The nation’s president and head of the APC, first Siaka Stevens, then Joseph Momoh, had been accused of firing those local chiefs whom the APC found politically untrustworthy, in this way assuring APC loyalty even at the village level. As a consequence of this tradition of APC political dominance, it will be very important for the holding of free and fair elections in 1992 for the government to make clear to the public that it was impartial and would not act to assure an APC victory. The public perception of government impartiality was virtually as important as the actual practice of government leaders at election time. In mid-1991, following the constitutional referendum, as many as nine political parties were created, and one, the Sierra Leone People’s Party, was revived. They were all allowed to open offices and function freely. Of these parties, six (in addition to the ruling APC) have thus far officially registered.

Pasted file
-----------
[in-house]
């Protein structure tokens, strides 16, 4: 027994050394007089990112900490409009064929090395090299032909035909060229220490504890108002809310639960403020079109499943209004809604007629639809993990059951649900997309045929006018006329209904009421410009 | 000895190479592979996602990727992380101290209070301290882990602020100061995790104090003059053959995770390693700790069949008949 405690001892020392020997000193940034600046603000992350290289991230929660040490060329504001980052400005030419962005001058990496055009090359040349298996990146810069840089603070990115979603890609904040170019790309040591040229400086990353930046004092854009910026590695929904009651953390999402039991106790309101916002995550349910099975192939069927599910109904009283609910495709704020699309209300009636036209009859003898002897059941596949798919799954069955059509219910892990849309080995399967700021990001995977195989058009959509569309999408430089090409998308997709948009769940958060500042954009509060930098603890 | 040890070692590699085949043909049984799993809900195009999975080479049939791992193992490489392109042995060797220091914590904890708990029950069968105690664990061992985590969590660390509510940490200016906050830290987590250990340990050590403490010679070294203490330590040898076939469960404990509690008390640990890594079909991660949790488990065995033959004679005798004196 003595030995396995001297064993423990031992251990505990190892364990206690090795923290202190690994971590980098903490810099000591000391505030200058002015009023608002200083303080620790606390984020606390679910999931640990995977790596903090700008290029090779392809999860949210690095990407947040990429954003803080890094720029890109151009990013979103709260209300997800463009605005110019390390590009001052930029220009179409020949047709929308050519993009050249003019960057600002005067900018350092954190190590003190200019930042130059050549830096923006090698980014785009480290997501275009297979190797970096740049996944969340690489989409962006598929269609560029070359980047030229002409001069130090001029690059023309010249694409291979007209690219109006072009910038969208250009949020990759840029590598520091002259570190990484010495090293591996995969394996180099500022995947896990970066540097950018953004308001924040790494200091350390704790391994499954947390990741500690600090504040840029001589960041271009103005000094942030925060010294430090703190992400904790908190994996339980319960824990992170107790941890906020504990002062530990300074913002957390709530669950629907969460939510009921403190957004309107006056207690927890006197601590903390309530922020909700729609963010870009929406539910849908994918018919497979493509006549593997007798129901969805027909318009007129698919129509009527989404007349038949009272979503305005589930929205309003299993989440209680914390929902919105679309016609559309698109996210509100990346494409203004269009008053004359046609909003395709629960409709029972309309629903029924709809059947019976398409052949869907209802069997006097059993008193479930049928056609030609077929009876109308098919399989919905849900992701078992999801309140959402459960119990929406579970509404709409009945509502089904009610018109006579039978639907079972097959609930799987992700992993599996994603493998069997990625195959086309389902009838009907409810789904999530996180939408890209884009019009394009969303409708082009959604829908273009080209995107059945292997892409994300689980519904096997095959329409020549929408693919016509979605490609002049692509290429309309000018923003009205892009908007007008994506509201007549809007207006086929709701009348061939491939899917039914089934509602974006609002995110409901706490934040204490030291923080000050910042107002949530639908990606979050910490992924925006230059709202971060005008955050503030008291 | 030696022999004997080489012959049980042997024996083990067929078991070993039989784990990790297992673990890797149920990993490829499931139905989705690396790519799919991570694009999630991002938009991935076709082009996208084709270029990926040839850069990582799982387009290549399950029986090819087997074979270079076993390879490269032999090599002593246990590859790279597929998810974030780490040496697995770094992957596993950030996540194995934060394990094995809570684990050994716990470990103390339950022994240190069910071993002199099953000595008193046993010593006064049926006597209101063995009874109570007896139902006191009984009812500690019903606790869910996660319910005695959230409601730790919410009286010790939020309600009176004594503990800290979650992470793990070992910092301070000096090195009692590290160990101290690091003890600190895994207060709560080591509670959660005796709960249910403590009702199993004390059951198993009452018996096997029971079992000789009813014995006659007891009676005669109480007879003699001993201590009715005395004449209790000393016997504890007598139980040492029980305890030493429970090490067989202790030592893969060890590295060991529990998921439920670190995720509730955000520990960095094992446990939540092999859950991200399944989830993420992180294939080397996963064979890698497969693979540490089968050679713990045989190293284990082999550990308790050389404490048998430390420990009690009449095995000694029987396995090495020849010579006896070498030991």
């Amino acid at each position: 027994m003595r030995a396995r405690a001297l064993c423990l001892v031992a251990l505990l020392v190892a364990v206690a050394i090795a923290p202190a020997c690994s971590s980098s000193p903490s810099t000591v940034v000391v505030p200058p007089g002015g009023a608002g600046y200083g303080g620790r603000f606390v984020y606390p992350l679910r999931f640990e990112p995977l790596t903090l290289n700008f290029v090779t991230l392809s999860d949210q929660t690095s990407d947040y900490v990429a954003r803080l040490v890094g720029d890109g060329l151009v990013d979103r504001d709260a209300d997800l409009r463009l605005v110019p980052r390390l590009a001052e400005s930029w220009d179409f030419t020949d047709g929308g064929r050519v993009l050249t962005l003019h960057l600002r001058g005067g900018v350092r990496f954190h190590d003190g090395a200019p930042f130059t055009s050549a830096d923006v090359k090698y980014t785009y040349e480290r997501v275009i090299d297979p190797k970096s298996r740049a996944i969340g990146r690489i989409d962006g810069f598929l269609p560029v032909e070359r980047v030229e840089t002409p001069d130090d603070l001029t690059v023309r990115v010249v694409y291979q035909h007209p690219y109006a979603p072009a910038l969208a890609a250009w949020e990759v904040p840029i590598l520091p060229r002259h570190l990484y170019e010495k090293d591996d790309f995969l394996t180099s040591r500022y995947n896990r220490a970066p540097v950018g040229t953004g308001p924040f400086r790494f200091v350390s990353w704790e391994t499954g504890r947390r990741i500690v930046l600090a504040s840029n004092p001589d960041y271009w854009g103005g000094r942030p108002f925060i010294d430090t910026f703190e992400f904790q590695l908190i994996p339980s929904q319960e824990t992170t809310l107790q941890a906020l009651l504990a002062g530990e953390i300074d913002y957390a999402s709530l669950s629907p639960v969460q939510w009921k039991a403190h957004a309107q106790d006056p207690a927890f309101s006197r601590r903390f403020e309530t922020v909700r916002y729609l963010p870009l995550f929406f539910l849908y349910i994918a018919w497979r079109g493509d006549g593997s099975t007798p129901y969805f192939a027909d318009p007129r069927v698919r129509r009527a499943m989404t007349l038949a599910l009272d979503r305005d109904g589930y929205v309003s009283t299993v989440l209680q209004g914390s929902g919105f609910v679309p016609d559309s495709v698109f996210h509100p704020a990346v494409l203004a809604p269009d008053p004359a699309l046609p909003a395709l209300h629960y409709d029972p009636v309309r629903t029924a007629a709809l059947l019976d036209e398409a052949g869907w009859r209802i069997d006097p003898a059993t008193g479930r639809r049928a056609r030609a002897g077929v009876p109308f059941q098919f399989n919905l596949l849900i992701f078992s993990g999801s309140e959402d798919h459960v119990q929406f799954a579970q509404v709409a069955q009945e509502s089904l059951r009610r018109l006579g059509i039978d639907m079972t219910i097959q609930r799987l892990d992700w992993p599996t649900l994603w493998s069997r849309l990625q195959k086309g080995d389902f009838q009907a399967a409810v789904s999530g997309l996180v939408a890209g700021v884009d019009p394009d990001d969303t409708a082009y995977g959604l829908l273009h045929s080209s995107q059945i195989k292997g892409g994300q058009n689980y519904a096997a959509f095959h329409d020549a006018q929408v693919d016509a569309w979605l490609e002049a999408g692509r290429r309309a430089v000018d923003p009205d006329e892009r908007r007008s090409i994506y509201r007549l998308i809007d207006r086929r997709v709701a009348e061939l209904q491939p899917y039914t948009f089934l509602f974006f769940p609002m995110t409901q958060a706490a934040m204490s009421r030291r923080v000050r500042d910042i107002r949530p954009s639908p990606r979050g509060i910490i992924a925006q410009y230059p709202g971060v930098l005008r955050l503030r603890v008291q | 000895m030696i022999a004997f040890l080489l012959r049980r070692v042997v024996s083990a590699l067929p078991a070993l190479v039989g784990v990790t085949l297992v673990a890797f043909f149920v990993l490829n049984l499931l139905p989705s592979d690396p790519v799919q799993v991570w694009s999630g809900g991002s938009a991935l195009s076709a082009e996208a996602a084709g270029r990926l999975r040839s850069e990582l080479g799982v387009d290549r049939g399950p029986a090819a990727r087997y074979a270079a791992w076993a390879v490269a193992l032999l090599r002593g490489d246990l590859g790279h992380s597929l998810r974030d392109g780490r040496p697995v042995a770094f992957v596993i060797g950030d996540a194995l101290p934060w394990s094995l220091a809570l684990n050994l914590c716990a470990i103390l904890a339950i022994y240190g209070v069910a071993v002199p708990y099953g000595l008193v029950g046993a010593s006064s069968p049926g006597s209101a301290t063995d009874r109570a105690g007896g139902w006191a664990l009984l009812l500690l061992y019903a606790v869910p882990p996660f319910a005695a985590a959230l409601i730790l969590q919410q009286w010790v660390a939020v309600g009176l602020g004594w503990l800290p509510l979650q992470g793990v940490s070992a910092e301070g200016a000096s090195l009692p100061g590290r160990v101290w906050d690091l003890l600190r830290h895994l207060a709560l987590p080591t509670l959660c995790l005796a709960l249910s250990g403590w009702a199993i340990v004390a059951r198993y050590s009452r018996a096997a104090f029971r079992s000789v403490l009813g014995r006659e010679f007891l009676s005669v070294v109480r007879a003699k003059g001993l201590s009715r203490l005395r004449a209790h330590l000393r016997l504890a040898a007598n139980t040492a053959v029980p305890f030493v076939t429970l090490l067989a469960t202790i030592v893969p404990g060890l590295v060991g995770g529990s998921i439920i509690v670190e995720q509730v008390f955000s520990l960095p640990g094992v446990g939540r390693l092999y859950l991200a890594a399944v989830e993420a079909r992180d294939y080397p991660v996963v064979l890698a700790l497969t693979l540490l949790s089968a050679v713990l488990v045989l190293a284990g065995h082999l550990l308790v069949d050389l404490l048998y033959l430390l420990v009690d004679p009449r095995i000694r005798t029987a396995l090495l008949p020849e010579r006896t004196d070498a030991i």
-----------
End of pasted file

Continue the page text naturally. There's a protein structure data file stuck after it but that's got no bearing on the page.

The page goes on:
These new political parties include the:
People’s Democratic Party (PDP), whose president is Thaimu Bangura;
National Action Party (NAP), headed by Shaka Kanu;
Democratic People’s Party (DPP), led by Jibril Alhaji Koroma;
National Democratic Party (NDP), headed by Ahmed Morie Bangura;
Sierra Leone People’s Party (SLPP), led by Salia Jusu Sheriff; and,
Unity Party (UP), headed by Mohammed Amadu Deen.
There were two immediately noteworthy characteristics of Sierra Leone’s principal opposition political parties: they were very recently formed, several being two months old in December 1991, and most of the major parties are led by former APC leaders who had served as leading officials within the government for many years.